Know Your Color Quality
Each season has a quality of color to look for. I call this color quality, but in the art world, this would be referred to as chroma. Not to get too technical, but chroma is defined as the quality of a color’s purity, intensity or saturation. In a nutshell, it’s the tone of the color when combined or mixed. So, you take a pure color like red, and then change the quality or tone by mixing it. Red mixed with water or white is tinted. Red mixed with brown is toasted (toned) and with black is shaded. Red mixed with its complement (green) becomes grayed, making the color quality soft.
Which tone of a color, like red, that you should wear depends on your coloring. The Lightest seasons are soft and tinted, but can also have a mix of color qualities. For instance Soft Autumn is a mix of soft and toasted. Keeping to your color quality in the winter months, will help you feel more at home in your winter outfits. A soft Autumn would stay with soft and warm colors while a Soft Summer would stay in the soft and cool realm. Light Springs and Light Summers are both fairly neutral, so they should stay bright (or tinted) and neutral.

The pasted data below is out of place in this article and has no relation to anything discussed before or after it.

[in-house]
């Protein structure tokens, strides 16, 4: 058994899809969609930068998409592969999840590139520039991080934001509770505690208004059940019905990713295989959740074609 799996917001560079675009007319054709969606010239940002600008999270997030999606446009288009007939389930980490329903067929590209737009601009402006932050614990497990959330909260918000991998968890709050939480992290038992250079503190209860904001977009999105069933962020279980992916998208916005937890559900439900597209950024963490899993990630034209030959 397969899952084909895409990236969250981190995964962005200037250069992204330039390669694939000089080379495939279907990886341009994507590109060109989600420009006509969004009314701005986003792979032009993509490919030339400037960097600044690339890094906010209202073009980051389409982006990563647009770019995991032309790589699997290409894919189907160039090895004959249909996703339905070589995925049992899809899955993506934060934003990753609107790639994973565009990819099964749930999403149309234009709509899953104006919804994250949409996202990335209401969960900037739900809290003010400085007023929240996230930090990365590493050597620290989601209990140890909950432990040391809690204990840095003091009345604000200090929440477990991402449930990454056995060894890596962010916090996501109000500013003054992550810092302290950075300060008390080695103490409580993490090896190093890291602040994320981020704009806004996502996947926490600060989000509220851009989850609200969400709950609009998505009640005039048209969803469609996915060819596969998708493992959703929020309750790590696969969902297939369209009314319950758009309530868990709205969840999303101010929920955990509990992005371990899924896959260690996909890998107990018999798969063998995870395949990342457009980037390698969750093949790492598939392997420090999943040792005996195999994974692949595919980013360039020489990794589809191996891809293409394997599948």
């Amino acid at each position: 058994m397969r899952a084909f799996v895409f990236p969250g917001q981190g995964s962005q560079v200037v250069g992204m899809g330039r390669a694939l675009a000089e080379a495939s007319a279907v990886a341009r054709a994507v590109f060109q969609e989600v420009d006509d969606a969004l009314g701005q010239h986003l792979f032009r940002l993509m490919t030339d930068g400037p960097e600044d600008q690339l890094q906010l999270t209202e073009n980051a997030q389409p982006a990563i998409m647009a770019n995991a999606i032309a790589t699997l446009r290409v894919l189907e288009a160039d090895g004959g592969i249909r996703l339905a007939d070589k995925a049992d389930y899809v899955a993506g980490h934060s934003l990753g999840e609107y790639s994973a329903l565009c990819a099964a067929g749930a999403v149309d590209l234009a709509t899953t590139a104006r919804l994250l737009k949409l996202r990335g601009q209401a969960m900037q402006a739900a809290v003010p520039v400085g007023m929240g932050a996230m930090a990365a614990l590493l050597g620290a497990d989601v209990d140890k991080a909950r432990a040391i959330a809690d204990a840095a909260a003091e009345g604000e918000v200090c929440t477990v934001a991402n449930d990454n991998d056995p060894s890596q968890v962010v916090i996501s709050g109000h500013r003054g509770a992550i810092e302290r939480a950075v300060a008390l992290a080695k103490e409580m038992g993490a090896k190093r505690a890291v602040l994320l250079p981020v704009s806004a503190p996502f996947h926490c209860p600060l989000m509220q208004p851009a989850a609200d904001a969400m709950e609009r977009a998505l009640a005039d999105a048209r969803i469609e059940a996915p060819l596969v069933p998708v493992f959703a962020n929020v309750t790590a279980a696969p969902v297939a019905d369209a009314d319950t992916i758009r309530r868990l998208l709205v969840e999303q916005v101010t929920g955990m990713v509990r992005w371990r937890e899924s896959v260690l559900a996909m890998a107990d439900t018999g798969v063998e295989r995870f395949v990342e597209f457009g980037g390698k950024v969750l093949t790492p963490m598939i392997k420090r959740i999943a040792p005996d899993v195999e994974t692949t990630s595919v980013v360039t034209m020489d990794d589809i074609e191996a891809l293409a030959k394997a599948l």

Choose the Right Textures and Styles
Not all colors look “right” in the Winter unless worn with the right texture and style. You can buy a down jacket, fleece sweatshirt, plaid shirt or turtleneck sweater in any color and still look like you’re wearing a winter color palette. Jackets are a necessity in Winter, but are often in dark colors. Instead of choosing black, try your best dark neutral, which might be navy or green as it will work better with your color palette. Better yet, go for a jacket closer to your hair color. My favorite winter jacket is my light and bright gray down jacket as it goes with everything I own and keeps my outfit in a light value range. My dark neutral, navy jacket, has a fur hood that is more of a taupe and relates to my hair. If you live in a true winter climate, you might opt for a third jacket in one of your fun accent colors. I love my light turquoise jacket as it really gets me noticed on a snowy day!
If you’re wondering how I find winter textures and styles in my lighter colors, I have to say that it isn’t always easy and patience is key. Each year and each season you will find different colors to be the focus in all of the stores and it won’t necessarily work for you. I found both my plaid shirts and half of my fleece sweatshirts through thrifting. They came from ThredUp, an online thrift store, with pages and pages of merchandise (post about thrifting online). Since it’s used clothing, it’s a combination of years and seasons. Therefore, you’ll find more variety in the colors available than what you’ll find in stores. If thrifting isn’t your thing, then you will definitely need more patience. Spring and Summer colors start to come out in mid-January, so that’s a great time to shop for Winter styles, but in your colors.
What are your tips and tricks for dressing during the winter months? I’d love to hear how you “do” Winter in the comments!